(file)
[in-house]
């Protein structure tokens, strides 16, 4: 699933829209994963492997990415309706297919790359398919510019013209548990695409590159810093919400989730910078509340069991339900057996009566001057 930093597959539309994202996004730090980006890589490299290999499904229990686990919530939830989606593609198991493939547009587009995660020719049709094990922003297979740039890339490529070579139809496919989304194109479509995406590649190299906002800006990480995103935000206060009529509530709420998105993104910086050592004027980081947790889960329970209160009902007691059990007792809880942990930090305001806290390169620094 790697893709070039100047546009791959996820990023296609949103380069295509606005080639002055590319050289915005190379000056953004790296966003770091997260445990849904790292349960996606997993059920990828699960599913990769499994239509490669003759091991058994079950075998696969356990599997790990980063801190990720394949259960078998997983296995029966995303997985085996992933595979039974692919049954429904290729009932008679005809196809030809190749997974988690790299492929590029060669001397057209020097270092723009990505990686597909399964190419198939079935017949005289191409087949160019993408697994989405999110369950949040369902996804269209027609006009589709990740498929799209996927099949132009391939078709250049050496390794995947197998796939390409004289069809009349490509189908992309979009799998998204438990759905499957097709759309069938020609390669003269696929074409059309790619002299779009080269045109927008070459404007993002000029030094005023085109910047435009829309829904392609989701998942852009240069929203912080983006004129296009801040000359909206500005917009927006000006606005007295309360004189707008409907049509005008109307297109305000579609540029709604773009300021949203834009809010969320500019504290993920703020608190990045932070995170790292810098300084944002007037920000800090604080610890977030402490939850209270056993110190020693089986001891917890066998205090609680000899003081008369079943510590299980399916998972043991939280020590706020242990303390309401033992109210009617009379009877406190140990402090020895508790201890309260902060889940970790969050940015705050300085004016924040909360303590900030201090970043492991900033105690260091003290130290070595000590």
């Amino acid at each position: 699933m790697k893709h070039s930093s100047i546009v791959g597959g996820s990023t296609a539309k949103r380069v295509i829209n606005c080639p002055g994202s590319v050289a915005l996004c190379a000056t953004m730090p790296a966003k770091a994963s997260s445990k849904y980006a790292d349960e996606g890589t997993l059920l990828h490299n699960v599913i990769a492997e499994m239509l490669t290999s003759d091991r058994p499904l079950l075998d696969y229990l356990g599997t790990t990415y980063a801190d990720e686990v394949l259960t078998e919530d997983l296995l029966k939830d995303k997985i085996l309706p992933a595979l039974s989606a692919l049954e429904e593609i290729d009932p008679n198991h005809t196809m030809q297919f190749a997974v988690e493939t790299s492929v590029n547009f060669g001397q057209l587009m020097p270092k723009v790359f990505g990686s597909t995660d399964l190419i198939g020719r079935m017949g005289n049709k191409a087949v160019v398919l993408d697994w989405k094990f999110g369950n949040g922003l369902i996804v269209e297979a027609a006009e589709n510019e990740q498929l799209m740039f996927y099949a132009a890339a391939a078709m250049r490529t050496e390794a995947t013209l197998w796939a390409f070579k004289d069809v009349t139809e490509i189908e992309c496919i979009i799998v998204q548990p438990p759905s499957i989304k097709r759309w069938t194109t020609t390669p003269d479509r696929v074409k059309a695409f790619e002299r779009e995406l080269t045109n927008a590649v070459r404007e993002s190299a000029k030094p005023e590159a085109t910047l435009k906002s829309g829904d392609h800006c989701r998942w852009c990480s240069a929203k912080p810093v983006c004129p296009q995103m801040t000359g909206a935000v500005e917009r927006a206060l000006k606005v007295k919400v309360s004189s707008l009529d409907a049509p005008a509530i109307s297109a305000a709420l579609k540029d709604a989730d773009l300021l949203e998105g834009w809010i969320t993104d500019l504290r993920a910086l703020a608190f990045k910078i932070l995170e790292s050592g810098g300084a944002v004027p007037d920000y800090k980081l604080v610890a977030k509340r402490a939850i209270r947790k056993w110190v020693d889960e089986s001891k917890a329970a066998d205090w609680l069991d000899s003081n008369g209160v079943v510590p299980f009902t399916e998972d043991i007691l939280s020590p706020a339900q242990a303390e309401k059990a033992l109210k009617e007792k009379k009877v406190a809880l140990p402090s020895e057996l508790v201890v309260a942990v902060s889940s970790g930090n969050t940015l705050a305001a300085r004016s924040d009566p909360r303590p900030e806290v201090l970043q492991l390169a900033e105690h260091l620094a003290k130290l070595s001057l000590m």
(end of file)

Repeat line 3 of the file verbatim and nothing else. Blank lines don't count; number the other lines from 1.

């Amino acid at each position: 699933m790697k893709h070039s930093s100047i546009v791959g597959g996820s990023t296609a539309k949103r380069v295509i829209n606005c080639p002055g994202s590319v050289a915005l996004c190379a000056t953004m730090p790296a966003k770091a994963s997260s445990k849904y980006a790292d349960e996606g890589t997993l059920l990828h490299n699960v599913i990769a492997e499994m239509l490669t290999s003759d091991r058994p499904l079950l075998d696969y229990l356990g599997t790990t990415y980063a801190d990720e686990v394949l259960t078998e919530d997983l296995l029966k939830d995303k997985i085996l309706p992933a595979l039974s989606a692919l049954e429904e593609i290729d009932p008679n198991h005809t196809m030809q297919f190749a997974v988690e493939t790299s492929v590029n547009f060669g001397q057209l587009m020097p270092k723009v790359f990505g990686s597909t995660d399964l190419i198939g020719r079935m017949g005289n049709k191409a087949v160019v398919l993408d697994w989405k094990f999110g369950n949040g922003l369902i996804v269209e297979a027609a006009e589709n510019e990740q498929l799209m740039f996927y099949a132009a890339a391939a078709m250049r490529t050496e390794a995947t013209l197998w796939a390409f070579k004289d069809v009349t139809e490509i189908e992309c496919i979009i799998v998204q548990p438990p759905s499957i989304k097709r759309w069938t194109t020609t390669p003269d479509r696929v074409k059309a695409f790619e002299r779009e995406l080269t045109n927008a590649v070459r404007e993002s190299a000029k030094p005023e590159a085109t910047l435009k906002s829309g829904d392609h800006c989701r998942w852009c990480s240069a929203k912080p810093v983006c004129p296009q995103m801040t000359g909206a935000v500005e917009r927006a206060l000006k606005v007295k919400v309360s004189s707008l009529d409907a049509p005008a509530i109307s297109a305000a709420l579609k540029d709604a989730d773009l300021l949203e998105g834009w809010i969320t993104d500019l504290r993920a910086l703020a608190f990045k910078i932070l995170e790292s050592g810098g300084a944002v004027p007037d920000y800090k980081l604080v610890a977030k509340r402490a939850i209270r947790k056993w110190v020693d889960e089986s001891k917890a329970a066998d205090w609680l069991d000899s003081n008369g209160v079943v510590p299980f009902t399916e998972d043991i007691l939280s020590p706020a339900q242990a303390e309401k059990a033992l109210k009617e007792k009379k009877v406190a809880l140990p402090s020895e057996l508790v201890v309260a942990v902060s889940s970790g930090n969050t940015l705050a305001a300085r004016s924040d009566p909360r303590p900030e806290v201090l970043q492991l390169a900033e105690h260091l620094a003290k130290l070595s001057l000590m």